This annotated week in baseball history: March 8-14, 1984

On March 8, 1984 Richard Barbieri was born. He’s unlikely to see any time in the major leagues, but plenty of others born on March 8 have. Richard picks the best of them.

So you will have to indulge me a little for this column. While on the merits Jim Rice would be on the outside looking in at my personal Hall of Fame, I can’t claim to be upset Rice was elected to the real Hall. That is because it meant that March 8, my birthday, at long last had a player there.

I’ve written before about days with notable talent (May 27 has Frank Thomas, Jeff Bagwell and Todd Hundley; Jan. 2 has David Cone, Edgar Martinez and Jeff Suppan) and I’ve certainly created enough “All-Something” teams; today we’ll combine them. So we’ll honor Jim Rice’s birthday, and mine, with the all-March 8 team.

Catcher: Ray Mueller: Catcher is almost always a weak spot on these kinds of teams (notwithstanding Johnny Bench on the all-lawn furniture team) because catchers are generally a weak spot. Mueller isn’t going to make anyone forget Bench, but he’s not an absolute zero either. Mueller finished his career with a 90 OPS+, but was capable of better than that. In 1944, Mueller hit .286 with a 115 OPS+ and finished seventh in MVP voting.

First base: Dick Allen: Allen also played third and some outfield, but I’m trying to create the best possible team here, so Allen ends up at first. Bill James called Allen “the second most controversial player in baseball history.” While Barry Bonds and his BALCO buddies have cost him a few spots, the sentiment holds true. That being said, Allen could hit. His career OPS+ is 156—higher than Manny Ramirez or Hank Aaron—and he probably should have been the first March 8 Hall of Famer.

Second base: Ryan Freel: So this is kind of a stretch, but the team needs a second baseman. (Otherwise, as Casey Stengel might have said, you get a lot of singles to right field.) At his best, Freel’s versatility and competent hitting made him an asset, although he was generally stretched as a starter. Once named as a member of our own Jeff Sackman’s “All-Grit” team, Freel’s solid on-base skills will likely slot him into the leadoff spot.

Shortstop: Ollie O’Mara: He’s a shortstop, which is what we’re looking for here. Other than that, there is sadly not much to recommend O’Mara. He was a career .231 hitter, didn’t walk much and had virtually no power. He was at least an adroit bunter—twice ranking in the top 10 in sacrifices. The team needs a shortstop and he’s the best option.

Third base: Harry Lord: As you might have gathered, outside of Allen, the infield is not the strength of this team. Lord—also a member of the all-Deity team—completes the unholy Trinity. Lord played during the early part of the 20th century. Sometimes he hit, like in 1909 and 1911 when he posted a 121 and 124 OPS+, respectively. Sometimes he didn’t, like 1908 and 1913 when he put up a 97 and 98. He also made heaps of errors (217 in 907 games) but I am chalking that up mostly to the era in which he played.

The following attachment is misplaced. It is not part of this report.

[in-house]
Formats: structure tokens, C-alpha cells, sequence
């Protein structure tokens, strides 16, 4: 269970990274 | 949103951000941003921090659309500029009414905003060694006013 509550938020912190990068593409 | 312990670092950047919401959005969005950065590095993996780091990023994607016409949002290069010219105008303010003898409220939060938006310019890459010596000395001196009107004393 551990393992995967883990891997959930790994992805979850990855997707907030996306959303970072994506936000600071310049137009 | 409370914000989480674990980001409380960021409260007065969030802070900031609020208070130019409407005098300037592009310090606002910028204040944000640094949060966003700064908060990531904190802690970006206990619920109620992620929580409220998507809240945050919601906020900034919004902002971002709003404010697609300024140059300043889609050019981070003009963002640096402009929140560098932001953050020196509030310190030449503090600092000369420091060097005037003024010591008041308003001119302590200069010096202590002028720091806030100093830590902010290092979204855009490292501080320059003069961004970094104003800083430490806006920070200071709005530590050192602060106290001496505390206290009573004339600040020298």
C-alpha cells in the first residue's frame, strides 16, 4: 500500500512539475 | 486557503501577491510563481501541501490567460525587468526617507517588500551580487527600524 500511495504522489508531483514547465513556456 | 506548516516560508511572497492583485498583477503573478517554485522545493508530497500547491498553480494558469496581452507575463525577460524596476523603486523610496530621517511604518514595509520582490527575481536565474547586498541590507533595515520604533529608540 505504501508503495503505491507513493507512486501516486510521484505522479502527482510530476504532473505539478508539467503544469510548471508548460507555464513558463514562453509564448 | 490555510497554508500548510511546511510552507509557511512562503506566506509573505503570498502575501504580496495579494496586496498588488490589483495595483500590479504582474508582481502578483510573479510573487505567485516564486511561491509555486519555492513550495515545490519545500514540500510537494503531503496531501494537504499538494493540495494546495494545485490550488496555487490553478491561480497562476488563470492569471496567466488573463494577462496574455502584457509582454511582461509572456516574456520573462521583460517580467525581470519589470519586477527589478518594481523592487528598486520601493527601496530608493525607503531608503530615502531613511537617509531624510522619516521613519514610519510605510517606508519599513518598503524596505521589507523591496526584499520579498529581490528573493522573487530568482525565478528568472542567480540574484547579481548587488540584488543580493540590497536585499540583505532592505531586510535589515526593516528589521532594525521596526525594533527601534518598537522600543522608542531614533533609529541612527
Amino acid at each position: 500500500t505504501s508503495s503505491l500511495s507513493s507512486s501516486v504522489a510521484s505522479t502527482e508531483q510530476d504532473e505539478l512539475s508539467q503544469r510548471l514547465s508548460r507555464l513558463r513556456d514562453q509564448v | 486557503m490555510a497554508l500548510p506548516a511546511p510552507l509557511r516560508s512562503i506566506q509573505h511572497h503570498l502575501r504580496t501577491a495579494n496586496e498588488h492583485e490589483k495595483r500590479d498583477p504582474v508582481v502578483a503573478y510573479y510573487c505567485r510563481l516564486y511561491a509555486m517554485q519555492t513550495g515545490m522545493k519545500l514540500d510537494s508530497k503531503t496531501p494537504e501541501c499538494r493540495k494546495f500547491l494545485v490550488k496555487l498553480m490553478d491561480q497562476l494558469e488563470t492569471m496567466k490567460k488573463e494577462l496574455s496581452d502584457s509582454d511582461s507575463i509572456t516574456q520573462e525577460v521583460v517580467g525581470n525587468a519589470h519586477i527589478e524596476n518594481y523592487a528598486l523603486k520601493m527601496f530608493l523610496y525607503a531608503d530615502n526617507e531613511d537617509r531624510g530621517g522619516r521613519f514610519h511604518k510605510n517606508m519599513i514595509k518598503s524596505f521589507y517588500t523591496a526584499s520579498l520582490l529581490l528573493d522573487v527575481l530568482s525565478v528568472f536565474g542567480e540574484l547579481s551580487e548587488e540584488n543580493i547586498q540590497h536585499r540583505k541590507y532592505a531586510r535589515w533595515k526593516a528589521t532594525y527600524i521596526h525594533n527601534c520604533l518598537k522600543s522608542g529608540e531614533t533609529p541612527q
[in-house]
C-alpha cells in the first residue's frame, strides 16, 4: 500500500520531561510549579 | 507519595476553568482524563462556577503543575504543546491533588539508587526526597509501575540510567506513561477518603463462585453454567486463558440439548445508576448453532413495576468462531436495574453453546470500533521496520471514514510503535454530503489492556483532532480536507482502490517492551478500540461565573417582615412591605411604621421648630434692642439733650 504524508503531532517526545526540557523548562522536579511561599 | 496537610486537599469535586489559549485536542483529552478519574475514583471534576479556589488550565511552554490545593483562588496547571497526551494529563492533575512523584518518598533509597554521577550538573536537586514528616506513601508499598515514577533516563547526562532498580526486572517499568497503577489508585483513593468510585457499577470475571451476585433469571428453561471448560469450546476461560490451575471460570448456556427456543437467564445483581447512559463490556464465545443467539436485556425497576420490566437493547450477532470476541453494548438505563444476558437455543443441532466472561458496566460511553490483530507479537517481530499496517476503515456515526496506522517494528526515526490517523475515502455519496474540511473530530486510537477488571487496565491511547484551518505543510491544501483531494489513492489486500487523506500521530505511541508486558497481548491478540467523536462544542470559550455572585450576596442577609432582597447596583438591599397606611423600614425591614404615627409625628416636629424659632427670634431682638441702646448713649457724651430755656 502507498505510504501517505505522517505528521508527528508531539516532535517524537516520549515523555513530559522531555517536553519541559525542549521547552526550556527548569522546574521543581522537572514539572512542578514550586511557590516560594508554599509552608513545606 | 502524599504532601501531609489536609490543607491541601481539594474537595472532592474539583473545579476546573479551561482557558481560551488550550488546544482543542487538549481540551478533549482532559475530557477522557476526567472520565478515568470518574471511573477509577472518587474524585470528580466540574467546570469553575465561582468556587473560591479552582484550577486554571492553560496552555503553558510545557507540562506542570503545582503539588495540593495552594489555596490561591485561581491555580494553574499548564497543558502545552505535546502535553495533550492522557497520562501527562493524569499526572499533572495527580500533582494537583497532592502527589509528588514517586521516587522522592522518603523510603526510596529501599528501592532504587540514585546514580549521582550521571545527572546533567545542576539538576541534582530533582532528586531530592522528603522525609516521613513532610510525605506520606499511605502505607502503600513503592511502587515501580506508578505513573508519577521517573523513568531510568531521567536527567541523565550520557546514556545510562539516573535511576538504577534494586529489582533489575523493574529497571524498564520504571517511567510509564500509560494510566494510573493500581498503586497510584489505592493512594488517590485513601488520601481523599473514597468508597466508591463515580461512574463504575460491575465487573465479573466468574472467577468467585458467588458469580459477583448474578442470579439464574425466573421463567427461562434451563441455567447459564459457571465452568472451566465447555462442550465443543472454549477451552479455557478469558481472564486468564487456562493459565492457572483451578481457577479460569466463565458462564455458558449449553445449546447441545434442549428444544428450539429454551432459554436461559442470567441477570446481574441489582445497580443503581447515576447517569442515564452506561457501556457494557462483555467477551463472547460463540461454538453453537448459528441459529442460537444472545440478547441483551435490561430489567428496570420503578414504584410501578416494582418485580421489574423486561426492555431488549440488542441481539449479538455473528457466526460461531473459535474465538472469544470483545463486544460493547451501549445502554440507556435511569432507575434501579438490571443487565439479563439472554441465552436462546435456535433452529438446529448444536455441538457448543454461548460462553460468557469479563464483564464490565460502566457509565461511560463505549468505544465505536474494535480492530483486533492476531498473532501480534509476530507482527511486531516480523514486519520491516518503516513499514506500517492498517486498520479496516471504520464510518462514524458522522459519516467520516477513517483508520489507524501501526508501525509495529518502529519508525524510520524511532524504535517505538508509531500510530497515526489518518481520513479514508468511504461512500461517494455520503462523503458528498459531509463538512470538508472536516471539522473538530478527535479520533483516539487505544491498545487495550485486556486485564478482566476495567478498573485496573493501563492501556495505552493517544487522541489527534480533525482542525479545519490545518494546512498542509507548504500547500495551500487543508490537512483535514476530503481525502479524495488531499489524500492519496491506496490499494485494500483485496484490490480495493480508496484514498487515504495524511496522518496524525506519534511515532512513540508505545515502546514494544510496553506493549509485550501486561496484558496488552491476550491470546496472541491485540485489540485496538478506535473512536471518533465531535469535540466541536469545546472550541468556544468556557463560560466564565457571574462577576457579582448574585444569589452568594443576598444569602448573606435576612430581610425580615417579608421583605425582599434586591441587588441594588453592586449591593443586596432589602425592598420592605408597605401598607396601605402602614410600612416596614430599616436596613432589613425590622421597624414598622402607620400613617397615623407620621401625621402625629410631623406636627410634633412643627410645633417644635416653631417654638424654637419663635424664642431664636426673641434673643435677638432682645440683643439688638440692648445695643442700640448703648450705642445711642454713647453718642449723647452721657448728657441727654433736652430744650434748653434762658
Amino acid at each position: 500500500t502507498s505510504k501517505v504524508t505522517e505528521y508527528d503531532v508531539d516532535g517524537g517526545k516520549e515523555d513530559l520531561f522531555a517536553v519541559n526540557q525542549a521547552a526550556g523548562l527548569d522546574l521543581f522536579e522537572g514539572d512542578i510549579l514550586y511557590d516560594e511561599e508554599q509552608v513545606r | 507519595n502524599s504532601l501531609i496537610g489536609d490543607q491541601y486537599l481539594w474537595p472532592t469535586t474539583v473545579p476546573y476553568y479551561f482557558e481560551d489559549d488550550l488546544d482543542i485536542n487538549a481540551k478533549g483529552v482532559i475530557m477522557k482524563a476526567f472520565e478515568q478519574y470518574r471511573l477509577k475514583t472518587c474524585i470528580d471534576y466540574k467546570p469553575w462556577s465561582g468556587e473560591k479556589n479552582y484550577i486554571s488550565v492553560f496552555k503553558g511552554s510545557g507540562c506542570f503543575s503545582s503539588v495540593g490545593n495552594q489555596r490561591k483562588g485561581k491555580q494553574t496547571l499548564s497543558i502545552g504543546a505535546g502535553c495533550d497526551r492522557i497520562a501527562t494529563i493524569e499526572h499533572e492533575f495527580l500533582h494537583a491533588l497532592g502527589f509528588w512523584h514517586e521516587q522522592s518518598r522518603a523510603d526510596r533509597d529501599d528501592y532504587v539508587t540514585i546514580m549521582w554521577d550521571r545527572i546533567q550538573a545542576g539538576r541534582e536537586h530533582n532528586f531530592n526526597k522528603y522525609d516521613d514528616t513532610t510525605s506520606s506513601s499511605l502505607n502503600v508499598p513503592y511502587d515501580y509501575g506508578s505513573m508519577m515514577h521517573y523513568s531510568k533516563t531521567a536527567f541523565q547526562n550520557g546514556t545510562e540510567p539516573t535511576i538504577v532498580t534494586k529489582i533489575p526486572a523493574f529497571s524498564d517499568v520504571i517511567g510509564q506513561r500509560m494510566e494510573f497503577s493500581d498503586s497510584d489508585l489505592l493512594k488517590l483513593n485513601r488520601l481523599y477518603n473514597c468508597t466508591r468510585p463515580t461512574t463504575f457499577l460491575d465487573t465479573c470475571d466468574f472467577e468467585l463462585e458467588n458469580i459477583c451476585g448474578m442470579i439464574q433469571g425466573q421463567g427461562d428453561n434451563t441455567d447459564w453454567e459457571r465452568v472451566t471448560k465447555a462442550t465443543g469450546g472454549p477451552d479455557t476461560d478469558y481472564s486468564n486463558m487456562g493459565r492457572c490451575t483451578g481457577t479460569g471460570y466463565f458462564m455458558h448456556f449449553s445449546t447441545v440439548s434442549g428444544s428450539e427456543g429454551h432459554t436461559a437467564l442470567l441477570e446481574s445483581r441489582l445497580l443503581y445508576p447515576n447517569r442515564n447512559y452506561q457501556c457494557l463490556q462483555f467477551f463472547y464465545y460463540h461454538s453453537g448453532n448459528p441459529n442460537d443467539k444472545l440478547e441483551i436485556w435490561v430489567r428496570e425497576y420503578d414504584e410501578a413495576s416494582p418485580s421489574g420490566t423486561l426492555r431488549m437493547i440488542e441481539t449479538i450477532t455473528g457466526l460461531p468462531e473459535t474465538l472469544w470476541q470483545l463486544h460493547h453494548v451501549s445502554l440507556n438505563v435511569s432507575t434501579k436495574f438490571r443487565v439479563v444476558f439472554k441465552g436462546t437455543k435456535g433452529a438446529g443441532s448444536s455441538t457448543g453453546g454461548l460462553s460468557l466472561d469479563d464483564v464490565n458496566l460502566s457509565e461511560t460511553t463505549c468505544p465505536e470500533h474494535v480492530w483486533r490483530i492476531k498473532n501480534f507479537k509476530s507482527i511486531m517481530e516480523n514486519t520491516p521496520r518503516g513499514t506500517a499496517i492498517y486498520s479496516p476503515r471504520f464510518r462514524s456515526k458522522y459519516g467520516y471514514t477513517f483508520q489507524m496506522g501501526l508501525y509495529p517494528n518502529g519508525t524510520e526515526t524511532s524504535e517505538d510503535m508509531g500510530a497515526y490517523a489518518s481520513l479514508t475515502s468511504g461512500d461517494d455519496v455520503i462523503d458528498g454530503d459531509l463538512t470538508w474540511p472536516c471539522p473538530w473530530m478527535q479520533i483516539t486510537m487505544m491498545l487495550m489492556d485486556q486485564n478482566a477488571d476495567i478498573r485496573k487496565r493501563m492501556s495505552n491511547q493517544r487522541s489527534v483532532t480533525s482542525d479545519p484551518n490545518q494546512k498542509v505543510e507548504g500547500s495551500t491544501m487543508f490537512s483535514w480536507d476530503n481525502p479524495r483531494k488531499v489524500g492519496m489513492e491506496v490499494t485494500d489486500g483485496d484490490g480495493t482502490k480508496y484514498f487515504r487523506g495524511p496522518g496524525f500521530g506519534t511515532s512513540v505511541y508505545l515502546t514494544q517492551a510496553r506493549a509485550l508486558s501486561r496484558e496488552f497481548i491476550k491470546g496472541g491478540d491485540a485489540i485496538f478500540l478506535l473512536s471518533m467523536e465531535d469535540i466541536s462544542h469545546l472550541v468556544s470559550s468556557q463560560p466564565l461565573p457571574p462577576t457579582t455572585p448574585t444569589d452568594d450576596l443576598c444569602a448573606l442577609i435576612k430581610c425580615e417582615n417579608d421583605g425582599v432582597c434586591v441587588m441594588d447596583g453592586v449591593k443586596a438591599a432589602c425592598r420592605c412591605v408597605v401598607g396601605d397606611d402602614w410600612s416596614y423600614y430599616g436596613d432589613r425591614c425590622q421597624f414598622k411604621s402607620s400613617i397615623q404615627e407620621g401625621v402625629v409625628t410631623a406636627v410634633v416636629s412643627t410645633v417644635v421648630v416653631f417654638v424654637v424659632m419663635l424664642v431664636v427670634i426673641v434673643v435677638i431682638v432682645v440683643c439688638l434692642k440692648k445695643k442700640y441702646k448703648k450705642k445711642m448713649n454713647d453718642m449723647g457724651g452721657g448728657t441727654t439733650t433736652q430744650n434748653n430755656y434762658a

Left field: Jim Rice: So what can one say about Jim Rice that hasn’t already been said, ad nauseum, during the conversations about Rice’s Hall of Fame candidacy and subsequent election. The 1978 AL MVP, at his best Rice was an excellent if not historically elite hitter. He was an RBI machine over his career. He had three of the top 12 RBI seasons during his career, and led the American League in RBIs over that same period. But he also hit into huge numbers of double-plays, and finished with a career 128 OPS+.

Center field: Juan Encarnacion: This might be a bit of a reach defensively, Encarnacion is a “natural” right fielder, but did play 350 games in center over an 11-year career. Encarnacion played for five teams, and generally showed good power but struggled to reach base. Indeed, Encarnacion posted an on-base percentage better than league average just twice, once in a season with only 175 plate-appearances. Encarnacion also hit the longest home run I’ve ever seen, just crushed into the left field bleachers in Yankee Stadium.

Right field: Carl Furillo: Owner of two of the great nicknames in baseball history, The Reading Rifle (he was from just outside of Reading, Pa., and had a terrific throwing arm) and Skoonj (the nickname came from the corruption of an Italian word for a large edible snail, either because Furillo was slow, or simply because as an Italian it was assumed he enjoyed the food). Nonetheless, Furillo was a terrific player. He won the 1953 NL batting title, (.344), was a two-time All-Star and received MVP votes in eight seasons.

Starting pitcher: Jim Bouton: Best known for his writing, of course, but also the owner of some solid seasons. Bouton won 39 games with a 128 ERA+ in more than 520 innings pitched during his 1963-64 prime years for the Yankees. This eventually would lead to the arm problems that made Bouton the knuckleballer/chronicler that kept him from obscurity. But he still finished with a 3.57 ERA, and so earns the starting nod.

Closer: Lance McCullers: A reliever who peaked with 16 saves in 1987, McCullers appeared in 208 games his first three full seasons in the majors. That, combined with 21 games his rookie season apparently doomed McCullers to ineffectiveness; he was never healthy and effective again. Nonetheless, in his first four seasons—all with the Padres—McCullers put up a 2.96 ERA.

So this team’s strengths are in its outfield and Allen. Having never constructed—and unless I’m forgetting something, having never even seen—another “All-Day” team, I can’t say how competitive March 8 would be against other squads. But I imagine the front-line talent would make this team very respectable. And in a world where the Netherlands can beat the Dominican Republic—twice!—that’s all it takes.

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